As Covid-19 affects healthcare workers, non-Covid patients left in limboAs over 800 health workers, including more than 200 doctors have been infected with coronavirus, public health experts warn of a catastrophe if health workers are not protected.
All services, except for emergency ones, have remained shut for the last two days at Bir Hospital, Kathmandu, after 71 health workers, including over two dozen doctors, tested positive for Covid-19.
Bir, the only the non-Covid public hospital in the Kathmandu Valley, provides patients most of the medical services available in the country. Due to its shutdown, hundreds of ailing people are being deprived of treatment for non-Covid ailments.
Similarly, 31 doctors have been infected with the disease at the National Trauma Center.
According to the Ministry of Health and Population, while around 800 health workers across the country have tested positive for coronavirus, one has died due to Covid-19. Among the infected health workers, more than 200 are doctors. With so many health workers infected, treatment for non-Covid ailments has been stalled at many health facilities.
Public health experts say that rising infections among health care workers is alarming as it signals a shortage of healthcare workers to treat not only patients infected with coronavirus, but also other ailments. They have called on the government to provide better protection for health workers so that they can treat non-Covid patients as well.
“Over 2,500 patients used to visit the out-patient department of our hospital for services at this time,” Dr Rohit Kumar Pokhrel, director at the Tribhuvan University Teaching Hospital, another public hospital in the Valley, told the Post. “But only around 150 patients come these days.”
The number of patients seeking emergency services at the hospital has also declined drastically. On a normal day, 500 patients sought emergency services at the hospital, but the number is now down to around 50, mainly due to the lockdown, hospital officials said.
But even with the dwindling number of patients, hospitals and healthcare facilities across the country are faced with shortages of health workers.
“If we fail to pay attention to the growing infection rate among healthcare workers, we will face a critical shortage of health workers to treat both Covid and non-Covid patients,” Dr Dipendra Pandey, former chairman of Government Doctors’ Association of Nepal, told the Post.
The apathy of the government to provide personal protective equipment, face shields, masks, gloves and others are considered the main reasons for growth in infections among healthcare workers. It’s not just the private hospitals, even state-run health facilities haven’t provided adequate safety gear to frontline workers, experts say.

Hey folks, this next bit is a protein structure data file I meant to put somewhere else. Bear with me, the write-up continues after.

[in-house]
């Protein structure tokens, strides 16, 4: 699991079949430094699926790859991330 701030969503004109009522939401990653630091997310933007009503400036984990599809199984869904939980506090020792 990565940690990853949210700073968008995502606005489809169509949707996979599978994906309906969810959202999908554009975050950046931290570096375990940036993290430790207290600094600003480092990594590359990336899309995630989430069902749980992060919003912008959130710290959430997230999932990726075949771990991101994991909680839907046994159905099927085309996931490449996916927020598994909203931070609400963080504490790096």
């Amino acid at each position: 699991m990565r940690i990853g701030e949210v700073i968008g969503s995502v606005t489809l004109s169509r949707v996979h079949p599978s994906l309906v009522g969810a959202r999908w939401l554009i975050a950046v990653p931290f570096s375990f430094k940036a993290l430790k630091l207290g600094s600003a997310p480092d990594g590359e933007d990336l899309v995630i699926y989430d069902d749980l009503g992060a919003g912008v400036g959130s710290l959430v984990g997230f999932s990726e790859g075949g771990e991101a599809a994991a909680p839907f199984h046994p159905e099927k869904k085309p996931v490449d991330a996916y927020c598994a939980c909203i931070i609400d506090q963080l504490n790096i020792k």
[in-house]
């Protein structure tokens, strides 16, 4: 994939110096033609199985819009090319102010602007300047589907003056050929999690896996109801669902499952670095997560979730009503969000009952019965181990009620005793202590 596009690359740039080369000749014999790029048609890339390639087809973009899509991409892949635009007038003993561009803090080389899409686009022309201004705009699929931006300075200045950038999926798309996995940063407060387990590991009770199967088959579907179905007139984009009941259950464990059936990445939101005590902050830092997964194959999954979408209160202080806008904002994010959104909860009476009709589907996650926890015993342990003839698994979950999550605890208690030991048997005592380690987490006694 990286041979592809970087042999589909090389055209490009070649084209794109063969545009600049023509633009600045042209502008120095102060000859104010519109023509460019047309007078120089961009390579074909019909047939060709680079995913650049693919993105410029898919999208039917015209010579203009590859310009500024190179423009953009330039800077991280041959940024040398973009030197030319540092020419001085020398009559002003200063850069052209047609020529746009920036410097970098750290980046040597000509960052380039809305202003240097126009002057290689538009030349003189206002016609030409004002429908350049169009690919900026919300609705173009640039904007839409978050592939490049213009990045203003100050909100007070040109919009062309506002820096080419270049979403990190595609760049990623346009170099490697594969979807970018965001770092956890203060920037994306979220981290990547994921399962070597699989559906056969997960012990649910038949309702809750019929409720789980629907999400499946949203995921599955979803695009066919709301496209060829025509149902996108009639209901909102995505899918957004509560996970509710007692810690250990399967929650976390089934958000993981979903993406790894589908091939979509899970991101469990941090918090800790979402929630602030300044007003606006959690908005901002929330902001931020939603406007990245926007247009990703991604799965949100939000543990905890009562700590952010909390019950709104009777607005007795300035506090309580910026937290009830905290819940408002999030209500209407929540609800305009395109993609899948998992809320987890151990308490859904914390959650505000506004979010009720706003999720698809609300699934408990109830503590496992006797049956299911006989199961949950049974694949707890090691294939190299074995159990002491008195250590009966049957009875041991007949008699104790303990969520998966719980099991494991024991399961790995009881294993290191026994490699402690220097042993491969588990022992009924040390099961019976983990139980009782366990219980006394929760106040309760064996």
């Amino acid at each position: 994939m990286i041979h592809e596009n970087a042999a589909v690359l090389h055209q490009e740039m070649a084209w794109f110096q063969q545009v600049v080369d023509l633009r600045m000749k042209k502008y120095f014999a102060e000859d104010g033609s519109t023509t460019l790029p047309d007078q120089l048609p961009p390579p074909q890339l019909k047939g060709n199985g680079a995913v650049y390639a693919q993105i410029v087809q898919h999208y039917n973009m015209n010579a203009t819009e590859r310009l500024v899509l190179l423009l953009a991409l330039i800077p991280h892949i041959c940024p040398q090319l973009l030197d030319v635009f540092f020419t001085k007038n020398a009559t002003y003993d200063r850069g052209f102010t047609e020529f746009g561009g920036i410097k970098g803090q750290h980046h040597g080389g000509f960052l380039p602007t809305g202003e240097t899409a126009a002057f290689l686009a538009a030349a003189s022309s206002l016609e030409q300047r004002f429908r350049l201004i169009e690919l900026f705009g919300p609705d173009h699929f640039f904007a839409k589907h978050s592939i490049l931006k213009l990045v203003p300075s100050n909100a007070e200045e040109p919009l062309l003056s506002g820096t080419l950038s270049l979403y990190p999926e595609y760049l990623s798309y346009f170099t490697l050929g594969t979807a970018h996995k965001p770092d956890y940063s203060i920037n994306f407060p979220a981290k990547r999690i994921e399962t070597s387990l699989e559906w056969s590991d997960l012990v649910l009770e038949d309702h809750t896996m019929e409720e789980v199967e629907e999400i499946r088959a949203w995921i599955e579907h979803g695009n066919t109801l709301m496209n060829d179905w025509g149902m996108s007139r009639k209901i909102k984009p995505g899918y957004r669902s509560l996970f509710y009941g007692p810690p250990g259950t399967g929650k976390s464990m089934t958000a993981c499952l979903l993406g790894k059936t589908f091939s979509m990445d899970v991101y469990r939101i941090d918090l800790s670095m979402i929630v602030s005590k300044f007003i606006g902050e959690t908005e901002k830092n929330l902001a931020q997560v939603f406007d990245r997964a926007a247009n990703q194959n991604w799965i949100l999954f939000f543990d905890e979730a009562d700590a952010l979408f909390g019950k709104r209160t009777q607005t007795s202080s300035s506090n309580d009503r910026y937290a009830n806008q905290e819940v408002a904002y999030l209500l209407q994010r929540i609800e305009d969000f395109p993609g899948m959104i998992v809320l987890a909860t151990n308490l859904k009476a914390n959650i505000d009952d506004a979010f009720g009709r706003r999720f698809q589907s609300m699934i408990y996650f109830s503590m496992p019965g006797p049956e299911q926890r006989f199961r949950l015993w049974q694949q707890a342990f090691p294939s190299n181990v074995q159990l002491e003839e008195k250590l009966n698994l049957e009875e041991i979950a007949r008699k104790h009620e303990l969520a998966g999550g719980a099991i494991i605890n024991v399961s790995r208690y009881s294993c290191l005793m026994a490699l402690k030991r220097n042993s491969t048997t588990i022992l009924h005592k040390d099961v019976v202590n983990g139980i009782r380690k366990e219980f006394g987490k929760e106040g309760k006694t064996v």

Health workers have complained that they are compelled to use the same masks for over a week and even reuse disposable masks after washing.
While paying attention to Covid-19, authorities concerned have forgotten about thousands of non-covid patients, who need medication, but have been unable to to reach the hospital, doctors say. “People suffering from renal failure need dialysis at least twice a week. They are facing a lot of challenges,” said Dr JP Agrawal, former dean at the Institute of Medicine. “Dialysis centers seek polymerase chain reaction test reports for services and to undergo the test twice a week is impossible.”
Similarly, thousands of patients suffering from chronic ailments—asthma, diabetes, hypertension, heart disease, thyroid and others, who need regular follow up checks are also being deprived of medical consultations.
“Chronic patients need to undergo regular tests, medicine used by them needs to be changed now and then,” Dr Bhim Acharya, former director at the Epidemiology and Disease Control Division, told the Post. “Such patients can die if not monitored their health regularly by their physicians.”
The national Covid-19 tally on Tuesday reached 41,649 with 251 deaths.
The Ministry of Health said that 1,120 people tested positive, and 12 died, in the last 24 hours. The number of positive cases in the Kathmandu Valley has reached 6,593.
Meanwhile, even doctors who got infected while deployed at the Covid-19 frontline are not getting proper treatment. According to the Nepal Medical Association, a doctor, serving at Birat Medical College in Birgunj, infected with Covid-19 is in a critical condition, but is not getting an intensive care unit bed in the city.
“‘We are trying to bring the doctor to Kathmandu,” Dr Lochan Karki, chairman of Nepal Medical Association, an umbrella organization of medical doctors, told the Post.
“Overlooking the growing infection rate among health care workers could be costly for the country. To treat both Covid or non-Covid patients, health workers are needed, we should understand this fact, and implement more stringent measures to protect them.”
Meanwhile, the Ministry of Health and Population on Wednesday urged retired health workers and others willing to serve voluntarily to contact the ministry.